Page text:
Whether a Mom or Dad is a single parent, or just happens to be taking a one-parent trip with kid(s), parents traveling solo with children face special issues when traveling, such as: how will a vacation be priced, given that rates are usually based on two paying adults? And how comfortable will a parent feel, if most other vacationers are two-parent families?
The good news is that with many holidays, single status hardly matters: car trips, camping, Disney theme parks, even European odysseys (where hotel rooms are priced by number of beds) -- there are many situations where neither price nor social ease is affected much by being solo with kids.
Many families, however, dream of a Caribbean resort, or a cruise... And on these holidays, traveling as a solo parent can mean a whallop to the wallet.
For advice, I turned to Sally Black, the prime mover at VacationKids family travel agency, who explained the prevailing practices in the travel industry.
My 10-year-old Child is an Adult?
Single parents may get a big shock when a child gets charged an adult rate.
This occurs because resorts/hotels base room prices on two adults sharing one room, i.e. the resort expects to charge, say, $300 a night for a room, but expresses this to customers as "$150 per person based on double occupancy" -- "person" meaning an adult guest. Kids can then stay for free or pay a discount rate.
Unfortunately, if you're a single parent the resort still wants its $300. So your child will be charged an adult rate.
Single Supplement Blues
The other bane of single parent travel is the "single's supplement fee", which is again a way to bring the room price up to the $300 that the hotel/ resort wants. The single parent is charged the "per person" rate of $150, but is also charged a supplement of 50% to 100%. How do these common industry practices play out, when you're traveling with one, two, three, (or more) kids?
One Adult, Plus One Child Traveling
How nice it would be if the adult were charged only the regular "per person" rate per night, and the child paid only the regular kids' price. A few resorts do offer this kind of price break during special promotions at low-volume times of year.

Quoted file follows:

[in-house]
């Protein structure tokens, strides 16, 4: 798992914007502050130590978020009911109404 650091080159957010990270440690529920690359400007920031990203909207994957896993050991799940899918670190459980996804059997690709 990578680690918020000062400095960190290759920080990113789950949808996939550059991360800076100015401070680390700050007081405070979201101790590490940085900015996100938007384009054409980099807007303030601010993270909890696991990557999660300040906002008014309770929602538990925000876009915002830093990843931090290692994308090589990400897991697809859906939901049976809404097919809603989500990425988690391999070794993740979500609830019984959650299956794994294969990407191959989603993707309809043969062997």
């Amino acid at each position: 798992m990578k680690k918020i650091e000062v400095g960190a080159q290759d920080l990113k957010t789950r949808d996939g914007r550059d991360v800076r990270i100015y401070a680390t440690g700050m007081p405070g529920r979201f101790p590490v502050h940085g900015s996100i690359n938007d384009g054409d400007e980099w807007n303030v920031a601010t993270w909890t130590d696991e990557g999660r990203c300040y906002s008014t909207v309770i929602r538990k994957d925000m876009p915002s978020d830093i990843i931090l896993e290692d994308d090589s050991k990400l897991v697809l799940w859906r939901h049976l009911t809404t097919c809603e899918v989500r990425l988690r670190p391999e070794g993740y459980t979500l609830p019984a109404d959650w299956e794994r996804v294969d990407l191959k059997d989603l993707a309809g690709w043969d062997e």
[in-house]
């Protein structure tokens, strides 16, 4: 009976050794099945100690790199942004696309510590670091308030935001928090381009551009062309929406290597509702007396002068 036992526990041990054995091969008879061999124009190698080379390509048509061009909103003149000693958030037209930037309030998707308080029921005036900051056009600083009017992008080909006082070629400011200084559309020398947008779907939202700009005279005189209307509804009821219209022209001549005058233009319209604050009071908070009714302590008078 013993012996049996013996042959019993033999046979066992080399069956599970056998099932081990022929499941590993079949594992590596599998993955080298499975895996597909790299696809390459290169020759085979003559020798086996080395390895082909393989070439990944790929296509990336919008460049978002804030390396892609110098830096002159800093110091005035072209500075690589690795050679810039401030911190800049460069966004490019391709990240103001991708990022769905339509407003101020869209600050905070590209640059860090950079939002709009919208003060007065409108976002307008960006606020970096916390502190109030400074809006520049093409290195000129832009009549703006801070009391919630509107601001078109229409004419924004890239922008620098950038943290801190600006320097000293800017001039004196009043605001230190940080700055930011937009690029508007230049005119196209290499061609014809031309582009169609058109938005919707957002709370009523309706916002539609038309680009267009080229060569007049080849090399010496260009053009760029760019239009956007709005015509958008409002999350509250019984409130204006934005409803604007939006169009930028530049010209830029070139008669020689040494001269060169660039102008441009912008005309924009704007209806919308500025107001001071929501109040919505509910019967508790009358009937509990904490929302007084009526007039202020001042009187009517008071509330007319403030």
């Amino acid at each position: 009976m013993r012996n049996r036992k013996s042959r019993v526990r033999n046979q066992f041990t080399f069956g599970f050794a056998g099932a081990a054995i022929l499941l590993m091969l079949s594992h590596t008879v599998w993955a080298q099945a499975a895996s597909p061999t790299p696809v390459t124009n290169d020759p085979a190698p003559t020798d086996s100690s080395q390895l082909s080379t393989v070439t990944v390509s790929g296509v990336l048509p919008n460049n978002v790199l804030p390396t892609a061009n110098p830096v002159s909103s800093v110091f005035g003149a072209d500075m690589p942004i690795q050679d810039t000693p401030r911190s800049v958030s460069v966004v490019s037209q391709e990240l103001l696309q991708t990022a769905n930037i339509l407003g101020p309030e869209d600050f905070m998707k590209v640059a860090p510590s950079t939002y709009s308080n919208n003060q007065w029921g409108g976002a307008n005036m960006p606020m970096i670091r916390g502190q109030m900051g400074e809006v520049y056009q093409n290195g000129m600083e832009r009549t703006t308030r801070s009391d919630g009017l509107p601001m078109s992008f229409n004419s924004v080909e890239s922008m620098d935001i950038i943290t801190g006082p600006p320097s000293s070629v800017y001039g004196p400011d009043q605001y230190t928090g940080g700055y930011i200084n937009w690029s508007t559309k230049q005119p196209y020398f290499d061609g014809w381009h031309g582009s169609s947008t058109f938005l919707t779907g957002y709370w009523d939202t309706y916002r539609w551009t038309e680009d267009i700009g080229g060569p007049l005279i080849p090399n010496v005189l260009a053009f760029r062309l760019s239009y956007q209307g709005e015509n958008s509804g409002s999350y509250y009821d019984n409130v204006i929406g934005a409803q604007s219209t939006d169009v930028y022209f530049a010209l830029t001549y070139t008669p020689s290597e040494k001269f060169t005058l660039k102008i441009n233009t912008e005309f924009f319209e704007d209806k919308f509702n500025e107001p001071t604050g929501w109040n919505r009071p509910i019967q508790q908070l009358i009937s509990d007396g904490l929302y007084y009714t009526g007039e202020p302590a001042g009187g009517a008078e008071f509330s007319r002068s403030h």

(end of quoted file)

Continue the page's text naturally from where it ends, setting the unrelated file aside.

But more likely, the adult will be charged a single supplement, and can consider him/herself lucky if the child gets a discounted children's rate. As Sally Black notes, "many resorts insist on collecting the two-adult rate, even if you're traveling with a three-year-old who doesn't eat much or water-ski."
One Adult, Two or More Kids
Add another child to the equation, and the extra child(ren) should get the discount child's rate. If, for example, a mom were traveling with a 5-year-old and a 3-year-old, she'd probably pay two adult prices and the 3-year-old would pay the kids' rate.
Price by the Room - Yay!
Fortunately, some resorts charge by the room, no matter what age of occupants: at Disney World Resorts, for ex., room rates are the same for up to four people. (And the Value Resorts start at under $100/night, with many perks.)
Likewise, many hotels price by the room. The trick is to read prices carefully: look for prices that say "per room per night", rather than "per person per night".
Some Helpful Changes
Until recently the travel industry has done little to make life easier for solo-parent travelers. But a few concessions can be found.
- Single Parent Tours tracks deals for solo-parent travelers and organizes trips several times a year.
- Beaches Resorts-- the popular Caribbean all inclusive chain-- has Single Parents months each year.
- Some other resorts, such as the Breezes brand and Franklyn D. Resort, offer promotions for single parent travelers. (Franklyn D. Resort in Jamaica assigns a "vacation nanny" to each family during their stay-- terrific for solo parents!)
Feeling Comfortable as a Single Parent
Besides pricing, another issue faced by single-parent travelers is: will I feel comfortable with other vacationing families? To quote VacationKids' Sally Black: "Many single parents feel like an outcast at family resorts. Although these resorts offer the best children's programs, parents sometimes feel peculiar trying to socialize with married couples."
- One solution is to sign up for Single Parent Tours (above) or visit Beaches or another resort during a Single Parents promotion.
- Some Club Med all inclusive resorts have a welcoming ambiance for single parent vacationers: traditionally at Club Med meals, guests sit at round tables that seat eight, which encourages friendly chat. (Note, however, that several of the Club Med resorts most frequented by North American travelers have shifted away from this practice.)
- Smaller resorts sometimes offer a friendlier atmosphere and more opportunities to chat and meet other guests for company.
Final point: parents traveling solo with their kids need to be aware that they may need extra paperwork when crossing into other countries. Be sure to read about Crossing Borders with Kids: Documents Needed When Only One Parent is Traveling.